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Converting bits and bytes: data conversions have become more frequent. Yet, many insurance companies are not very good at it, argues one expert, who offers guidance in navigating the pitfalls of data conversion.

Though the saying "knowledge is power," may sound cliche, especially in risk management, it's true. Our industry relies on knowledge and information to make critical risk decisions and the quality of our data becomes the linchpin to evaluating and determining acceptable risk.

So, when faced with the inevitable need to move data from one system to another (whether new technology is being introduced or system consolidation is the objective) quality data conversions become a key component to ensuring a smooth transition with minimal business interruption.

Unfortunately, insurance companies don't typically do enough data conversions to become proficient, with the task often viewed as a necessary evil.

The seemingly simple process of transferring data from one system to another while ensuring its integrity and accuracy is often viewed by insurance companies as a complex mystery offering its own set of risks. And, when risk managers are depending on their carrier, broker or TPA to provide accurate and complete information, data conversions become everybody's business. The quality of the results often determine the success or failure of the original initiative.

In this era of mergers and acquisitions, selling and buying books of business, and new technology opportunities; data conversions have become more frequent, but with many firms inadequately prepared to undertake the effort with any degree of confidence.

The traditional approach of dedicating a high number of scarce IT resources to the effort has been proven time and again to be fraught with problems, ranging from cost overruns to poor data quality results. In-house IT personnel rarely jump at an opportunity to participate in data conversion projects, as this one-time effort adds no value to their professional resume and offers them little technical challenge.

Faced with the unpleasant, but necessary data conversion effort, there is no need to start from scratch. Applying the experience of others who've already fought the fight and learned the tough lessons can significantly simplify an otherwise complex and laborious task.

Taking the effort to find conversion automation software and data conversion experts will save time and money, while avoiding costly mistakes. Subsequently, the in-house IT experts can focus on mission-critical processing needs without the distraction of the time and effort of a one-time conversion project.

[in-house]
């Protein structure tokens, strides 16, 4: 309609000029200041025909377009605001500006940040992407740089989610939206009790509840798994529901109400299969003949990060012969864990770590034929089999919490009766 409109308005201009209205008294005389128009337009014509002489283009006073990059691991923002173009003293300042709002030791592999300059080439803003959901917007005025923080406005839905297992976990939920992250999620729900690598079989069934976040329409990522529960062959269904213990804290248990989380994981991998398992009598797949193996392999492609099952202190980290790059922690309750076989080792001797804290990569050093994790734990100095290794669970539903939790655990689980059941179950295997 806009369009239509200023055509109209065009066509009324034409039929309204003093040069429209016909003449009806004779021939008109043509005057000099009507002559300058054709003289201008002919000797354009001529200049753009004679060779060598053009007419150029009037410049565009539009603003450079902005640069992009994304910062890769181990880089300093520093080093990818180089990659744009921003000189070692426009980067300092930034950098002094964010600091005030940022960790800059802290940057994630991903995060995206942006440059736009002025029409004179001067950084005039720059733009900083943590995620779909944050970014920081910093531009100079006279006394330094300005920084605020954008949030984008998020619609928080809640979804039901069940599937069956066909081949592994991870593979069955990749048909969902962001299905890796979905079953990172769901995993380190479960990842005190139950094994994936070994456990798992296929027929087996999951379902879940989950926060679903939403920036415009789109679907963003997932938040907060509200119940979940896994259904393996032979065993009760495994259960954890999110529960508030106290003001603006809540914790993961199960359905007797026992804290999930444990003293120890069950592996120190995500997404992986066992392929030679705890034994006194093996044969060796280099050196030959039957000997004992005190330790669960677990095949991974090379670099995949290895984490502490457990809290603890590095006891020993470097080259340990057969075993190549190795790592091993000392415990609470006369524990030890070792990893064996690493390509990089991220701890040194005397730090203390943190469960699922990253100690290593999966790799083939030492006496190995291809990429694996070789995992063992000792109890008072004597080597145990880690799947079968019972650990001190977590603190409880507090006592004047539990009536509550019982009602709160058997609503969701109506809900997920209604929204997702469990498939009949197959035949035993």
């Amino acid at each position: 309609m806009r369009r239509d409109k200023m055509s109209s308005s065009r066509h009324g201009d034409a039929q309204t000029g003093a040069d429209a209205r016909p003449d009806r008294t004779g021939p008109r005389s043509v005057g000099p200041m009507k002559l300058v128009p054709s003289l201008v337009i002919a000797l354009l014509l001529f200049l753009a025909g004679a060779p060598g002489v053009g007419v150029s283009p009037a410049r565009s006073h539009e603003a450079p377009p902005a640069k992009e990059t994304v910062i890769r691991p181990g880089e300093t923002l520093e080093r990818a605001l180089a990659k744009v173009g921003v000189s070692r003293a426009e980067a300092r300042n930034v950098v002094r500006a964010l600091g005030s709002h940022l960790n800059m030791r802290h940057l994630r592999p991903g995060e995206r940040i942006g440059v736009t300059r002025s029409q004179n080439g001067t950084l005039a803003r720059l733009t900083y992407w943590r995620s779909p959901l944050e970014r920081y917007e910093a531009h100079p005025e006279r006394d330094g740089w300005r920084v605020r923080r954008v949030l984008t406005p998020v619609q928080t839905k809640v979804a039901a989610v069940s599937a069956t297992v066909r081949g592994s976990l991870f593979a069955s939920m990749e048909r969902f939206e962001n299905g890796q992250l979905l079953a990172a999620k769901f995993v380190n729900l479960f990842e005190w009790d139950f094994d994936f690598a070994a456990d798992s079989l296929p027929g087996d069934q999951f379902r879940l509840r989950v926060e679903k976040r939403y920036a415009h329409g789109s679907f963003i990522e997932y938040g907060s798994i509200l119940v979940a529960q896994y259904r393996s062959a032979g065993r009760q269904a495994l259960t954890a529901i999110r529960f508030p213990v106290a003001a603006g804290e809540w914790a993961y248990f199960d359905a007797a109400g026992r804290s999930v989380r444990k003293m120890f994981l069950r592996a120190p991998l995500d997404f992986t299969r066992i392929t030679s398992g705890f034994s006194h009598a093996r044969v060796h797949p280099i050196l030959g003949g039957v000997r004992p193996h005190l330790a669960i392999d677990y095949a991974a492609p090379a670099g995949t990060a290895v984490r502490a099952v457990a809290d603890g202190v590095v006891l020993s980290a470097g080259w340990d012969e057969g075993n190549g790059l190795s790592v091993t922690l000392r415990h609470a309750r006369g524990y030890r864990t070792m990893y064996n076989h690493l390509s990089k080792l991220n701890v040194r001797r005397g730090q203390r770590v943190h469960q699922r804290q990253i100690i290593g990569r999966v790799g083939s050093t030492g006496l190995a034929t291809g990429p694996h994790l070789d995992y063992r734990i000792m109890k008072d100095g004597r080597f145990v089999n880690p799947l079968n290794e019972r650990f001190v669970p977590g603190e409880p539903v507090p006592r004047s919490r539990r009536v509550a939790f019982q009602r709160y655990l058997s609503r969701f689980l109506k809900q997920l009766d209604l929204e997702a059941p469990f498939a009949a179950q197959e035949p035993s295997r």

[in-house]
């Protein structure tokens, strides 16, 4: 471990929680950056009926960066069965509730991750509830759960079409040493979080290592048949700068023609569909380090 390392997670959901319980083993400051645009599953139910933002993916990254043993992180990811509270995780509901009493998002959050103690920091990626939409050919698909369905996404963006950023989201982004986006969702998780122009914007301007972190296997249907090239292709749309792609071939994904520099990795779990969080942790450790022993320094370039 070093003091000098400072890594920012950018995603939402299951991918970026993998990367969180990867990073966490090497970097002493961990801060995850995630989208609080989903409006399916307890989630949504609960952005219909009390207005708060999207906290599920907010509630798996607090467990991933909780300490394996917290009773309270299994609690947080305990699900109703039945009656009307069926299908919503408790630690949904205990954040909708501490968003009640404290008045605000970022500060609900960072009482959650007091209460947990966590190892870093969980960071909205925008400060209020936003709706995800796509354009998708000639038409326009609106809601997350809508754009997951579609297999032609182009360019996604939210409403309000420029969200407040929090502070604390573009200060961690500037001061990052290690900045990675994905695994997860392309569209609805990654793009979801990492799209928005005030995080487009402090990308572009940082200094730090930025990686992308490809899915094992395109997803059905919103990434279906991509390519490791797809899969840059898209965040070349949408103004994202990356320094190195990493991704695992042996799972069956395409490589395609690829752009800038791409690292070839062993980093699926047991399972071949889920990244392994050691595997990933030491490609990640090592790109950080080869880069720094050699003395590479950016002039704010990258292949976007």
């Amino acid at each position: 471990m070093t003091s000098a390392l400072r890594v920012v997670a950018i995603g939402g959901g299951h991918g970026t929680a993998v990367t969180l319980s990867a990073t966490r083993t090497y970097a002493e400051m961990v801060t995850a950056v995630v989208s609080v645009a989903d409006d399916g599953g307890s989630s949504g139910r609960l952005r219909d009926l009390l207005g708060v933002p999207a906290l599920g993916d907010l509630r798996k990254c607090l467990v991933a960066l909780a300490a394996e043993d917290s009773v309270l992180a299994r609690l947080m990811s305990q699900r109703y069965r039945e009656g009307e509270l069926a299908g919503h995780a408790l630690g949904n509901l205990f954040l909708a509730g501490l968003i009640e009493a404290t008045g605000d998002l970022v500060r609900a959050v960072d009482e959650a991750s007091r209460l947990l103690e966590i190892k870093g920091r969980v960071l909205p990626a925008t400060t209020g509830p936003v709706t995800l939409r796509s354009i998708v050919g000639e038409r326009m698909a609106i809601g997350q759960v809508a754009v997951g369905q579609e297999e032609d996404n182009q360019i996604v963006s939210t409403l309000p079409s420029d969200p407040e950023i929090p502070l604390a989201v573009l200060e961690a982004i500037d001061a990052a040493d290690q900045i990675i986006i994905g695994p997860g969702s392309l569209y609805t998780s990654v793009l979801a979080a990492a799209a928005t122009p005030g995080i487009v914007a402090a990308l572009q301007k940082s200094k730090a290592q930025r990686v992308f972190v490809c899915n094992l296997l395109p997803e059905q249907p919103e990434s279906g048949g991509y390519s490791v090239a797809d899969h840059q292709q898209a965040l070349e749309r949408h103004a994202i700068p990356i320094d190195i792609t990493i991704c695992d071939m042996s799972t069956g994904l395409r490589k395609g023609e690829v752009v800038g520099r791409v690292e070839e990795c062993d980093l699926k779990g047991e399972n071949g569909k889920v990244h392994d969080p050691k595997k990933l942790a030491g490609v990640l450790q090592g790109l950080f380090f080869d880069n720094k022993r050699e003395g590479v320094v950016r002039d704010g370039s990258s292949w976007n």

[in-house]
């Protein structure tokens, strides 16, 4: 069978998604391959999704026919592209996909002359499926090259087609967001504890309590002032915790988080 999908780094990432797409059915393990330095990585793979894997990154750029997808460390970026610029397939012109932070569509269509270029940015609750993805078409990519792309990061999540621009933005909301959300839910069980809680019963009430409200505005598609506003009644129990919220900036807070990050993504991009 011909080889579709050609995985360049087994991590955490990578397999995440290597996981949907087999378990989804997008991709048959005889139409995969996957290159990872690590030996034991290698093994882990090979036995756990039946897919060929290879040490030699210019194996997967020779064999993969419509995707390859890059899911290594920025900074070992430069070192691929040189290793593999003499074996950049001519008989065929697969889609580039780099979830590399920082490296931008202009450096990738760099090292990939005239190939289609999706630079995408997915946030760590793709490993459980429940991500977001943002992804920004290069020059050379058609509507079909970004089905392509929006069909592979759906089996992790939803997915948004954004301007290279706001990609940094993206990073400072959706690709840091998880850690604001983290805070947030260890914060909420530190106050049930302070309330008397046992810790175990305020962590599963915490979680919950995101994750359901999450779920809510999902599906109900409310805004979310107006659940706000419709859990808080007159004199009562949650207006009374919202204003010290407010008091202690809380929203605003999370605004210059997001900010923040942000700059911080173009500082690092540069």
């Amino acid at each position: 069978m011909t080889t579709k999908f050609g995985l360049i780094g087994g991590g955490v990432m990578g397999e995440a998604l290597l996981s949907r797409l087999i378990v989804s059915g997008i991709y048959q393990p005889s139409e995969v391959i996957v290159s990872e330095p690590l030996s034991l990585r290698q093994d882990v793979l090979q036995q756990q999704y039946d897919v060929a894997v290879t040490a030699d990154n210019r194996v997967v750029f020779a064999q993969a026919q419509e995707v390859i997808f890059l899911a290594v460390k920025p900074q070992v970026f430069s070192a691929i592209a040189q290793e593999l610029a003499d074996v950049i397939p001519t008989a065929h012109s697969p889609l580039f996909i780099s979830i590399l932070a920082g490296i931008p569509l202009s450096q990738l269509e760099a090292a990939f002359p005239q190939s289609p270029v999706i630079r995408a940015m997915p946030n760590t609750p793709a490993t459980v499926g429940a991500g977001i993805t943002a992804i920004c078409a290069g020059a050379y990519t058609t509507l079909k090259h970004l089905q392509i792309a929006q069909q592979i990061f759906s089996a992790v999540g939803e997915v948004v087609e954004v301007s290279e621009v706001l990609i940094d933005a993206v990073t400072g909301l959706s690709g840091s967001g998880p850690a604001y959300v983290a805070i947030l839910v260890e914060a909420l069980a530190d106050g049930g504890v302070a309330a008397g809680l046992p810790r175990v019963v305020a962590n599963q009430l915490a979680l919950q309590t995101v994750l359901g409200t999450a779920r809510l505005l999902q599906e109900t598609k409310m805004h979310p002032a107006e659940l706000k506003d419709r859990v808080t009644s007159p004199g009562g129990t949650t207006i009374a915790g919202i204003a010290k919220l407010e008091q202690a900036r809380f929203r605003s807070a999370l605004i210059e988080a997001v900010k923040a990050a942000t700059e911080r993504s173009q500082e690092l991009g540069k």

Data conversions are not a technology issue alone. In fact, first and foremost, the accuracy and availability of data is a business issue. So, why not involve the business experts and gain the benefit of their perspective of the data? They know better than anyone how the data is used and what business results to expect. Who better to validate the accuracy of the conversion than someone intimately familiar with the data itself? Every conversion effort will almost certainly require some amount of data clean-up, and utilizing the available business expertise will only accelerate the effort and lead to a higher quality resulting data set.

Conversions are often accomplished by taking a file from the original system, testing and cleansing the data, and reloading the data to the new system. Once the transfer is completed, the nightly cycle is typically run, and more times than not, questionable data are uncovered. If the cycle cannot be completed, service may be interrupted and processing errors may occur, resulting in less-than-satisfied clients. Often, the old system needs to be brought back into production to keep the business up and running-one step forward, two steps back! All the while, more time and money will be spent trying to 'figure out' what went wrong, why and where.

To get the best results and minimize operational disruptions, the data should always be 'mapped' from the target system back to the source system. That's sometimes accomplished by having the conversion program actually simulate the customer service representative keyboarding the transactions. This approach enables the new system to replicate the transactions in the proper sequence, invoke cross-checks and edits, and ensure the greatest data integrity of each piece of data prior to committing it to the database.

The time and effort spent planning and preparing will often determine the data conversion winners and losers. Although it will take time, a wise investment is to evaluate, audit and clean the data to be converted. Finding and fixing the questionable data earlier helps avoid costly processing and data errors later. And, balancing the resulting financial data (claims, scheduled payouts, cash values, premiums, etc.) is a critical crosscheck for every conversion effort.

Since data conversions are a necessary evil and are part of virtually every organization's future, why not make them as pain-free and efficient as possible? Each data conversion doesn't need to feel like it's your first. It's just a matter of planning, preparation, and getting the right team, process, methodology and software and in place.

Jerry Kaul is vice president of marketing and business development with Universal Conversion Technologies. Jerry can be reached at 214.348.2000 or jkaul@ uctcorp.com.
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Title Annotation:Industry Risk Report
Author:Kaul, Jerry
Publication:Risk & Insurance
Date:Apr 1, 2004
Words:810
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